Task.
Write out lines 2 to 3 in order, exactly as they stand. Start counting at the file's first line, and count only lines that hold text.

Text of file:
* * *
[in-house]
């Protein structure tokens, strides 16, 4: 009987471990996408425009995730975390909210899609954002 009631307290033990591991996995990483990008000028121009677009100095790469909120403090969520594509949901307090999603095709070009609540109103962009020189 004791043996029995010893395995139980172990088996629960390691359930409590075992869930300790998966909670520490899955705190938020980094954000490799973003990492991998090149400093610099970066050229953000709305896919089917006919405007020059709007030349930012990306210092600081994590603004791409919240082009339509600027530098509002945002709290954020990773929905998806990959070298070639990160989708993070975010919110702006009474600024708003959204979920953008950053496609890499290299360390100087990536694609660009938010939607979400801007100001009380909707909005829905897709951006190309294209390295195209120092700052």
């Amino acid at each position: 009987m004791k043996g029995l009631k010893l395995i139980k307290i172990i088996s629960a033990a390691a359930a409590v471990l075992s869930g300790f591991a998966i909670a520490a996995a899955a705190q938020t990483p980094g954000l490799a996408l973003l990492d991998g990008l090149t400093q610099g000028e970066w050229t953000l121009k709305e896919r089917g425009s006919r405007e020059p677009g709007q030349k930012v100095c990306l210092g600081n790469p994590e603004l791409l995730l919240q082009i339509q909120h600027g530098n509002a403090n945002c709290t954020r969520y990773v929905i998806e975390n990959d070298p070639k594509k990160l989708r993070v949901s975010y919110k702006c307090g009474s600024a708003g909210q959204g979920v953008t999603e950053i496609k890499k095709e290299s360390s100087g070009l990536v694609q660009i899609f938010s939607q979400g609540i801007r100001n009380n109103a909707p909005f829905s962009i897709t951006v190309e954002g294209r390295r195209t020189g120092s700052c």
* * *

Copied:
């Protein structure tokens, strides 16, 4: 009987471990996408425009995730975390909210899609954002 009631307290033990591991996995990483990008000028121009677009100095790469909120403090969520594509949901307090999603095709070009609540109103962009020189 004791043996029995010893395995139980172990088996629960390691359930409590075992869930300790998966909670520490899955705190938020980094954000490799973003990492991998090149400093610099970066050229953000709305896919089917006919405007020059709007030349930012990306210092600081994590603004791409919240082009339509600027530098509002945002709290954020990773929905998806990959070298070639990160989708993070975010919110702006009474600024708003959204979920953008950053496609890499290299360390100087990536694609660009938010939607979400801007100001009380909707909005829905897709951006190309294209390295195209120092700052």
């Amino acid at each position: 009987m004791k043996g029995l009631k010893l395995i139980k307290i172990i088996s629960a033990a390691a359930a409590v471990l075992s869930g300790f591991a998966i909670a520490a996995a899955a705190q938020t990483p980094g954000l490799a996408l973003l990492d991998g990008l090149t400093q610099g000028e970066w050229t953000l121009k709305e896919r089917g425009s006919r405007e020059p677009g709007q030349k930012v100095c990306l210092g600081n790469p994590e603004l791409l995730l919240q082009i339509q909120h600027g530098n509002a403090n945002c709290t954020r969520y990773v929905i998806e975390n990959d070298p070639k594509k990160l989708r993070v949901s975010y919110k702006c307090g009474s600024a708003g909210q959204g979920v953008t999603e950053i496609k890499k095709e290299s360390s100087g070009l990536v694609q660009i899609f938010s939607q979400g609540i801007r100001n009380n109103a909707p909005f829905s962009i897709t951006v190309e954002g294209r390295r195209t020189g120092s700052c």